How low can you go? What’s the deepest note you can sing? Can your range stretch almost three octaves below middle C?
Maybe you’re a maverick basso profondo of the Russian Orthodox tradition, or somehow blessed with bass guitar strings for vocal cords? If so, Paul Mealor is looking for you!
The composer, whose music for the Christmas mumber 1 Wherever You Are and Royal Wedding captured the nation’s imagination, wants to break the record for the lowest note sung in a choral piece. The current holder is the ground-shaking B Flat from Rachmaninov’s Vespers.
Whilst some early online detractors have claimed his search to be a gimmick, Mealor’s intentions are purely artistic, with the composer explaining:
“My setting of De Profundis calls for a rich and powerful voice; a voice that can not only touch the heart with its sincerity and truth, but also make every fabric of the human body resonate as it plunges into the very lowest parts of the vocal spectrum,”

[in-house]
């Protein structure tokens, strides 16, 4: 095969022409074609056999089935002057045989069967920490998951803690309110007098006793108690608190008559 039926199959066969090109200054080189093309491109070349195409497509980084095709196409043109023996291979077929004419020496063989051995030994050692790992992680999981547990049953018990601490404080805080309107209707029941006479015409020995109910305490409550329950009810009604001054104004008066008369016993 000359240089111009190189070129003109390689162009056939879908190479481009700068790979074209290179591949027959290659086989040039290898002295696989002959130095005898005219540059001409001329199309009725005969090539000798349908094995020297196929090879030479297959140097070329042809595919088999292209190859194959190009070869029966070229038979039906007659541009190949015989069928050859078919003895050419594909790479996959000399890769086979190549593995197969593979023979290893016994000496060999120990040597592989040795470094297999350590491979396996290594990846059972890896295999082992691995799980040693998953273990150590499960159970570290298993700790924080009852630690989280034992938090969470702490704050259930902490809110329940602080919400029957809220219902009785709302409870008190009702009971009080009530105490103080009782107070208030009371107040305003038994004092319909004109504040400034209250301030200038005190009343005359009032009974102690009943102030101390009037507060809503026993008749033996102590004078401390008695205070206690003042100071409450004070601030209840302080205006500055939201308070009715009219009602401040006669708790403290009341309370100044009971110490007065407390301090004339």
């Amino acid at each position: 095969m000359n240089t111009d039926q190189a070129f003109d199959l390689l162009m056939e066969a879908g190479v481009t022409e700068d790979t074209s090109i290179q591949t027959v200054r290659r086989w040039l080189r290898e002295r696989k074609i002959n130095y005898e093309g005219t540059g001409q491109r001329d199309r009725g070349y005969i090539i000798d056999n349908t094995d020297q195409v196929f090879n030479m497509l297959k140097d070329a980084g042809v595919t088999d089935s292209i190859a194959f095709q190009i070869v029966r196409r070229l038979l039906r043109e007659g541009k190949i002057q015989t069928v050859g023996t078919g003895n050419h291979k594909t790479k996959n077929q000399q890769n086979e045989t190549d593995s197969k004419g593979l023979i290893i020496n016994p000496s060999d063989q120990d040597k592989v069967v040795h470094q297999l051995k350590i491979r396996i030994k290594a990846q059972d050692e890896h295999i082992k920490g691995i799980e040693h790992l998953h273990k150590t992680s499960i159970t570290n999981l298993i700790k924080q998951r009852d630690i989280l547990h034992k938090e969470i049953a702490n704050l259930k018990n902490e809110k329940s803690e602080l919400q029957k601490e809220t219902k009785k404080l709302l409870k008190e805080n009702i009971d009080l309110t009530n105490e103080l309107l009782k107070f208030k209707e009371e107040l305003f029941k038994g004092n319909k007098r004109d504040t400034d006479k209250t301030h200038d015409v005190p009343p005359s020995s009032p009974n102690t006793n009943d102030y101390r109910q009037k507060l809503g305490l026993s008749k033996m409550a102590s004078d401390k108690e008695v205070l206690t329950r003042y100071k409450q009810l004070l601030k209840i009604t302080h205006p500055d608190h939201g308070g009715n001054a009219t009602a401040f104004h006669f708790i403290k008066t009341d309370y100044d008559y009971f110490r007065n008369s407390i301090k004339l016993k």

The record for the lowest note by a human is an incredibly low F Flat, produced by Roger Menees, an American coach driver, in 2010. His feat came through a focused effort to reach such lows; hitting such depths in a normal singing performance is thought to be impossible.
Basso profondo singers are able to produce some of the lowest singing performances on Earth, but even they may struggle to answer Paul Mealor’s call.
If you think you could be the singer Mealor is looking for, or fancy finding out just how low a low E is, pick up a bass guitar in standard tuning and try to hit the same note as its thickest string played open. Are you able to make the impossible, possible?
What’s the lowest note you can reach? Do such deep sings add anything to the feel of the music for you?
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